Humor: An investigation into professions you absolutely cannot wear rollerblades in

JEREMY DANG / AGGIE

Yes, it is as disturbing as you think

The issue of rollerblades in the workplace may not be something you hear about every day. In the movies, rollerblades are always portrayed as a slick and fun way for waiters and waitresses to quickly roll from table to table while perfectly balancing stacks of dishes in their gangly arms.

However, cultural documents like these do not show the darker side of rollerblades in the professional world. After lengthy investigations into several professions in which rollerblades have been used and abused, The California Aggie’s undercover reporters have discovered a grim reality.

At many hospitals throughout the country, medical professionals have experimented with using rollerblades. In the early stages, this seemed to be helpful in emergencies when patients needed to be quickly transported to the operating room. However, there have been many major problems with this system, including high-speed hallway collisions between stretchers being moved at over 25 miles per hour.

On one occasion, after Dr. Shay Kiyands completed his typical pre-surgery routine of stretching, washing his face and snorting some cocaine, he glided over to the operating room on his rollerblades, but forgot to take them off before beginning to operate. In the middle of the surgery, Dr. Kiyands leaned forward for a better angle, causing his left foot to slip backwards, running over the foot of another surgeon, who then accidentally punctured the patient’s left lung with his forceps. The patient was sedated and never informed that this occurred. Several surgeons were later overheard joking that the patient “probably wouldn’t ever notice since he chain-smokes and has emphysema anyway.”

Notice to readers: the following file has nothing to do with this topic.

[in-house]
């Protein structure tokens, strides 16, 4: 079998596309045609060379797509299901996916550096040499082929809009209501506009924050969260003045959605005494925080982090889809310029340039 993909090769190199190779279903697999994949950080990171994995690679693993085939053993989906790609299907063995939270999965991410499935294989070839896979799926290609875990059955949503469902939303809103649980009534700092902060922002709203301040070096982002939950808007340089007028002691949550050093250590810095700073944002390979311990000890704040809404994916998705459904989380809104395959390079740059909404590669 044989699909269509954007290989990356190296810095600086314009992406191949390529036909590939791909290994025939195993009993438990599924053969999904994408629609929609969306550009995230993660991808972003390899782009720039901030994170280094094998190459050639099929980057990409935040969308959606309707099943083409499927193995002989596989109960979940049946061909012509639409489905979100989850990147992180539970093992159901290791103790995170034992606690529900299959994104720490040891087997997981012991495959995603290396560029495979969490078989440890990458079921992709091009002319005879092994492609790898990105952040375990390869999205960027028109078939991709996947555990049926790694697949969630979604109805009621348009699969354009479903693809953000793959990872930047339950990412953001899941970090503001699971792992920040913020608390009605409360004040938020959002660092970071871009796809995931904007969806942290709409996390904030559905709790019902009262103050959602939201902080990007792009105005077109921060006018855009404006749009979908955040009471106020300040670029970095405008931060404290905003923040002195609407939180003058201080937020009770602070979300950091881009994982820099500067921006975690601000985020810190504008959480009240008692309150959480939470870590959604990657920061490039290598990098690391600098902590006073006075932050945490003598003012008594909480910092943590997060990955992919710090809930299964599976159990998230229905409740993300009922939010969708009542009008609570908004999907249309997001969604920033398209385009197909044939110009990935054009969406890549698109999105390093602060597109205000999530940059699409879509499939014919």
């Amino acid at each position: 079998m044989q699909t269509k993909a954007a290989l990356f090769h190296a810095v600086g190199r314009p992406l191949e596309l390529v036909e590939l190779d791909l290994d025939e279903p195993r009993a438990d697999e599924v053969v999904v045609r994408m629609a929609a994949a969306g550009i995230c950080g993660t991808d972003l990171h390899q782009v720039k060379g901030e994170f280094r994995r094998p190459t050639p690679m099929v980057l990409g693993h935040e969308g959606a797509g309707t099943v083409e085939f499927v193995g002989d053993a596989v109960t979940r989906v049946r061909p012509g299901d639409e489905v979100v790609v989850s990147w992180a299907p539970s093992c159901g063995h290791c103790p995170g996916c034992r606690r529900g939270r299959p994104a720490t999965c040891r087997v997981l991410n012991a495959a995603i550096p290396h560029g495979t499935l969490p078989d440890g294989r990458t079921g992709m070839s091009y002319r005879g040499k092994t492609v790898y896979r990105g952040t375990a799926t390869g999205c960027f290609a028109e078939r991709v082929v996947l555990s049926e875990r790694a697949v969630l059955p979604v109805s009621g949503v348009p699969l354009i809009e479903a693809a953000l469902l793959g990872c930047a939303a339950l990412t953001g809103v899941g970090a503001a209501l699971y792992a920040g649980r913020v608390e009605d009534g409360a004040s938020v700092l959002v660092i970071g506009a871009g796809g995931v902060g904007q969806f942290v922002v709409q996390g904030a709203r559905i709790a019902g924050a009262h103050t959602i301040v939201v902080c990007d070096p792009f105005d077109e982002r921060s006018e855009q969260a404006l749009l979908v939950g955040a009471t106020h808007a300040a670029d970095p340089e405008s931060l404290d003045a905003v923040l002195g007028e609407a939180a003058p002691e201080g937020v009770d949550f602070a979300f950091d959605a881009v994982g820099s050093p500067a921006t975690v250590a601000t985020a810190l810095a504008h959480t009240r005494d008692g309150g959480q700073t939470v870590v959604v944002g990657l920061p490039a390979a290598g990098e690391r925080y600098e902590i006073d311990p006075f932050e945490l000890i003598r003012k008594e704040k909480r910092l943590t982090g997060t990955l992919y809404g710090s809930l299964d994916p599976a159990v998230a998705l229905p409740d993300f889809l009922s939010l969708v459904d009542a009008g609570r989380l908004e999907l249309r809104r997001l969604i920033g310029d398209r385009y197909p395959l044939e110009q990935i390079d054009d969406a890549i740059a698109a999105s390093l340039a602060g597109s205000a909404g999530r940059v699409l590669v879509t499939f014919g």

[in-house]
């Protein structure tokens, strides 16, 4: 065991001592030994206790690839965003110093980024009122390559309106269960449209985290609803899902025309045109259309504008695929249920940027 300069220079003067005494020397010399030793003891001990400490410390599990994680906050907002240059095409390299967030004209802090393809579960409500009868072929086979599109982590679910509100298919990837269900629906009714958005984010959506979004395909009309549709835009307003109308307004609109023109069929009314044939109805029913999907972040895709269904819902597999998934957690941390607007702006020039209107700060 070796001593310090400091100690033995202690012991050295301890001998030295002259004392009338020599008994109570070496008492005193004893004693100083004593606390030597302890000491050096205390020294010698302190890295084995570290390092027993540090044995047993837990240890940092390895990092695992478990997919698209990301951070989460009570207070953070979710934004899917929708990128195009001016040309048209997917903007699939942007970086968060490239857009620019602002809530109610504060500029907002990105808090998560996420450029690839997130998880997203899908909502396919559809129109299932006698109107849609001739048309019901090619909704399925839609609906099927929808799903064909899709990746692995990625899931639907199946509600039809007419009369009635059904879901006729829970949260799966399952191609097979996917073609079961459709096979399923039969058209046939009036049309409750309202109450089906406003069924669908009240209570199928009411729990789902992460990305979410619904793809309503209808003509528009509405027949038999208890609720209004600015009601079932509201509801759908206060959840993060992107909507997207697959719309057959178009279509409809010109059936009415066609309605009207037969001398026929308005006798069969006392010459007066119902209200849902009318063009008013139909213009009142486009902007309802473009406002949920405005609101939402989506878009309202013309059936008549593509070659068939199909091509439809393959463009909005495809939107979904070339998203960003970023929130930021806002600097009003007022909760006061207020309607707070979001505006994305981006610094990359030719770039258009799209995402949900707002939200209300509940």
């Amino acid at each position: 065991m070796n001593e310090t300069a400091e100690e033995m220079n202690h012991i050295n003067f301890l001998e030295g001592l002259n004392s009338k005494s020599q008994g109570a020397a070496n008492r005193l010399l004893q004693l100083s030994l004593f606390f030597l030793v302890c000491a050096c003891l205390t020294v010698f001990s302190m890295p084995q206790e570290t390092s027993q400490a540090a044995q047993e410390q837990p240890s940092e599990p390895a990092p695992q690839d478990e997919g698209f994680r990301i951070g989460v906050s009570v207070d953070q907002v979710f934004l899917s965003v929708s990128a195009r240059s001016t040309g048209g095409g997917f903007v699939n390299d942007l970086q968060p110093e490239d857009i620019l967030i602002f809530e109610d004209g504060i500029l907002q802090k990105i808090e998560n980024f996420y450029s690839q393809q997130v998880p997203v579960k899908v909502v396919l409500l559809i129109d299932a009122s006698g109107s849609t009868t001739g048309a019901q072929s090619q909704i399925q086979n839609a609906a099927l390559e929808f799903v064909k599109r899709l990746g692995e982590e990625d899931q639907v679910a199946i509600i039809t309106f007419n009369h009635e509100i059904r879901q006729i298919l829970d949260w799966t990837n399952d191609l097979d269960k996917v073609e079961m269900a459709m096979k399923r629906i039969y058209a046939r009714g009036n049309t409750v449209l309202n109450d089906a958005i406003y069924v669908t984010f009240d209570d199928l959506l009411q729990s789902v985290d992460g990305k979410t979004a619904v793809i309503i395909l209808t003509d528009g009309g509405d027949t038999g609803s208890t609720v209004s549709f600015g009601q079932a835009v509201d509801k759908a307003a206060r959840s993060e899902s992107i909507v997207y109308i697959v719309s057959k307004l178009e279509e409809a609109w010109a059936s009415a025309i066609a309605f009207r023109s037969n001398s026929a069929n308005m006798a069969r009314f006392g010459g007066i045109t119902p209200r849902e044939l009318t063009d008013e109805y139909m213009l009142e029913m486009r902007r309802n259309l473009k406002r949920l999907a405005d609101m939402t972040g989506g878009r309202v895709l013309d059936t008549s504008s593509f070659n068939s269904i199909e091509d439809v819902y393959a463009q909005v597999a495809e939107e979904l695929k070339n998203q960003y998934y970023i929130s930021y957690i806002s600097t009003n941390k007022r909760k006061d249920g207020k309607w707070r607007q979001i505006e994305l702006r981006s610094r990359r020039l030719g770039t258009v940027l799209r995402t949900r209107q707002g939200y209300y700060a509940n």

Meanwhile, at a small funeral home in Nebraska, a large portion of the regular funeral-going crowd were taken aback when the funeral home director Abe Rasif entered the venue on rollerblades to distribute the obituaries and programs. While Rasif claims that it brings some “lightness” and “fun” to these “sad, dull and boring” events, attendees disagree.

“It seems inappropriate and just tonally-wrong,” said Ida Nodeudedgi, a local funeral crasher. “But perhaps I’d like the look more if he wasn’t wearing a cheap suit.”

Lastly, it seems that wearing rollerblades as the First Lady could potentially be a disastrous PR move, especially since Melania Trump is the most bullied person in the world.

“We wanted Melania to wear rollerblades at one of her next public appearances so she could send the message to kids that it’s important to strike a balance between being active outside and cyberbullying people on social media, but we know the Fake News Media would just criticize her,” said spokesman Ry Chizaz. “While we’ve now been advised against it, we remain confident that the First Lady would rock her rollerblades, whether visiting hurricane victims, detained migrant children or impoverished African children.”

We are also in possession of thousands of documents from our sources that detail the suspicious use of rollerblades by roofers, DMV workers, coal miners, faith healers, flight attendants, fisherman, lobbyists and clowns. However, we’ve received cease and desist letters from legal representatives within each of these industries compelling us to not publish our findings.

 

Written by: Benjamin Porter — bbporter@ucdavis.edu

(This article is humor and/or satire, and its content is purely fictional. The story and the names of “sources” are fictionalized.)